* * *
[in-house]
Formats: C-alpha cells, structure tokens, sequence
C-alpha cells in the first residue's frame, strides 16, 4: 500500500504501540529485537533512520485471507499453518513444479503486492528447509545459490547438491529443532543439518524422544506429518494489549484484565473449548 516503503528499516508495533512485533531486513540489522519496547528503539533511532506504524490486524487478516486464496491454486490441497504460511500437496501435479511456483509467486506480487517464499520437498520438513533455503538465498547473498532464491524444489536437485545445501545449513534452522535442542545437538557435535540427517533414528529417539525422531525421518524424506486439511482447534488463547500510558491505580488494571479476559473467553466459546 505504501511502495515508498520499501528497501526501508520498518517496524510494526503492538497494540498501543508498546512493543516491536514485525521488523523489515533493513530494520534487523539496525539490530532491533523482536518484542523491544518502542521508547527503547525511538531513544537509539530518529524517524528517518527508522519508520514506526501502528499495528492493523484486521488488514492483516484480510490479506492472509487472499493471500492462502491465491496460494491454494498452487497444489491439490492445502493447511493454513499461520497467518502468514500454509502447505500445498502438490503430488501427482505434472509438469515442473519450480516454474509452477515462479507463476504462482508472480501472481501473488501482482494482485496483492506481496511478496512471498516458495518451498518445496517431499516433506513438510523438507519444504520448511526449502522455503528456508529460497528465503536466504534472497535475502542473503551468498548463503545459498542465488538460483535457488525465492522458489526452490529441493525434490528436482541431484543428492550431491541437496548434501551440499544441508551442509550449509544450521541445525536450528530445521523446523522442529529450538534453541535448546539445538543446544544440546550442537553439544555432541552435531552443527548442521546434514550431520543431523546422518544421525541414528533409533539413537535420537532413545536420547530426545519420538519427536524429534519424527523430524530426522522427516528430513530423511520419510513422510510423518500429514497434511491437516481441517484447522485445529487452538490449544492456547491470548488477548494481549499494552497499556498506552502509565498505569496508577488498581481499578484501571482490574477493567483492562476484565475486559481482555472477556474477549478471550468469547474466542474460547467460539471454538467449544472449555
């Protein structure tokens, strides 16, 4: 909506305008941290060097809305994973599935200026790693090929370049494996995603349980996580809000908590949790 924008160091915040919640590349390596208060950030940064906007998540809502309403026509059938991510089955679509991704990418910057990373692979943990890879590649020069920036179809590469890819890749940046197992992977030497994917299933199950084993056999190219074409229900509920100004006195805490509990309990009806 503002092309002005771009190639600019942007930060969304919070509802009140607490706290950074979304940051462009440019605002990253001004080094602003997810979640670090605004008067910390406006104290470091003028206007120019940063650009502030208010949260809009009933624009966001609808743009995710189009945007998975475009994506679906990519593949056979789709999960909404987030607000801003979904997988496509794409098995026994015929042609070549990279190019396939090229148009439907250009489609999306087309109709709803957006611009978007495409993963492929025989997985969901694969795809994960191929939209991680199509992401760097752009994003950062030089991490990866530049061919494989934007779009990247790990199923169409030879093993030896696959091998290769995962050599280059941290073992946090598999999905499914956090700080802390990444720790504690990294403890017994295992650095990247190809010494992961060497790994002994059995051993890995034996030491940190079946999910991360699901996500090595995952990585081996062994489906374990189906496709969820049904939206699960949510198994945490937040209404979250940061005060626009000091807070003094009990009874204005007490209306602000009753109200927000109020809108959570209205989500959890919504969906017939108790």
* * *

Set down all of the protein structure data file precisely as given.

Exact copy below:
[in-house]
Formats: C-alpha cells, structure tokens, sequence
C-alpha cells in the first residue's frame, strides 16, 4: 500500500504501540529485537533512520485471507499453518513444479503486492528447509545459490547438491529443532543439518524422544506429518494489549484484565473449548 516503503528499516508495533512485533531486513540489522519496547528503539533511532506504524490486524487478516486464496491454486490441497504460511500437496501435479511456483509467486506480487517464499520437498520438513533455503538465498547473498532464491524444489536437485545445501545449513534452522535442542545437538557435535540427517533414528529417539525422531525421518524424506486439511482447534488463547500510558491505580488494571479476559473467553466459546 505504501511502495515508498520499501528497501526501508520498518517496524510494526503492538497494540498501543508498546512493543516491536514485525521488523523489515533493513530494520534487523539496525539490530532491533523482536518484542523491544518502542521508547527503547525511538531513544537509539530518529524517524528517518527508522519508520514506526501502528499495528492493523484486521488488514492483516484480510490479506492472509487472499493471500492462502491465491496460494491454494498452487497444489491439490492445502493447511493454513499461520497467518502468514500454509502447505500445498502438490503430488501427482505434472509438469515442473519450480516454474509452477515462479507463476504462482508472480501472481501473488501482482494482485496483492506481496511478496512471498516458495518451498518445496517431499516433506513438510523438507519444504520448511526449502522455503528456508529460497528465503536466504534472497535475502542473503551468498548463503545459498542465488538460483535457488525465492522458489526452490529441493525434490528436482541431484543428492550431491541437496548434501551440499544441508551442509550449509544450521541445525536450528530445521523446523522442529529450538534453541535448546539445538543446544544440546550442537553439544555432541552435531552443527548442521546434514550431520543431523546422518544421525541414528533409533539413537535420537532413545536420547530426545519420538519427536524429534519424527523430524530426522522427516528430513530423511520419510513422510510423518500429514497434511491437516481441517484447522485445529487452538490449544492456547491470548488477548494481549499494552497499556498506552502509565498505569496508577488498581481499578484501571482490574477493567483492562476484565475486559481482555472477556474477549478471550468469547474466542474460547467460539471454538467449544472449555
């Protein structure tokens, strides 16, 4: 909506305008941290060097809305994973599935200026790693090929370049494996995603349980996580809000908590949790 924008160091915040919640590349390596208060950030940064906007998540809502309403026509059938991510089955679509991704990418910057990373692979943990890879590649020069920036179809590469890819890749940046197992992977030497994917299933199950084993056999190219074409229900509920100004006195805490509990309990009806 503002092309002005771009190639600019942007930060969304919070509802009140607490706290950074979304940051462009440019605002990253001004080094602003997810979640670090605004008067910390406006104290470091003028206007120019940063650009502030208010949260809009009933624009966001609808743009995710189009945007998975475009994506679906990519593949056979789709999960909404987030607000801003979904997988496509794409098995026994015929042609070549990279190019396939090229148009439907250009489609999306087309109709709803957006611009978007495409993963492929025989997985969901694969795809994960191929939209991680199509992401760097752009994003950062030089991490990866530049061919494989934007779009990247790990199923169409030879093993030896696959091998290769995962050599280059941290073992946090598999999905499914956090700080802390990444720790504690990294403890017994295992650095990247190809010494992961060497790994002994059995051993890995034996030491940190079946999910991360699901996500090595995952990585081996062994489906374990189906496709969820049904939206699960949510198994945490937040209404979250940061005060626009000091807070003094009990009874204005007490209306602000009753109200927000109020809108959570209205989500959890919504969906017939108790």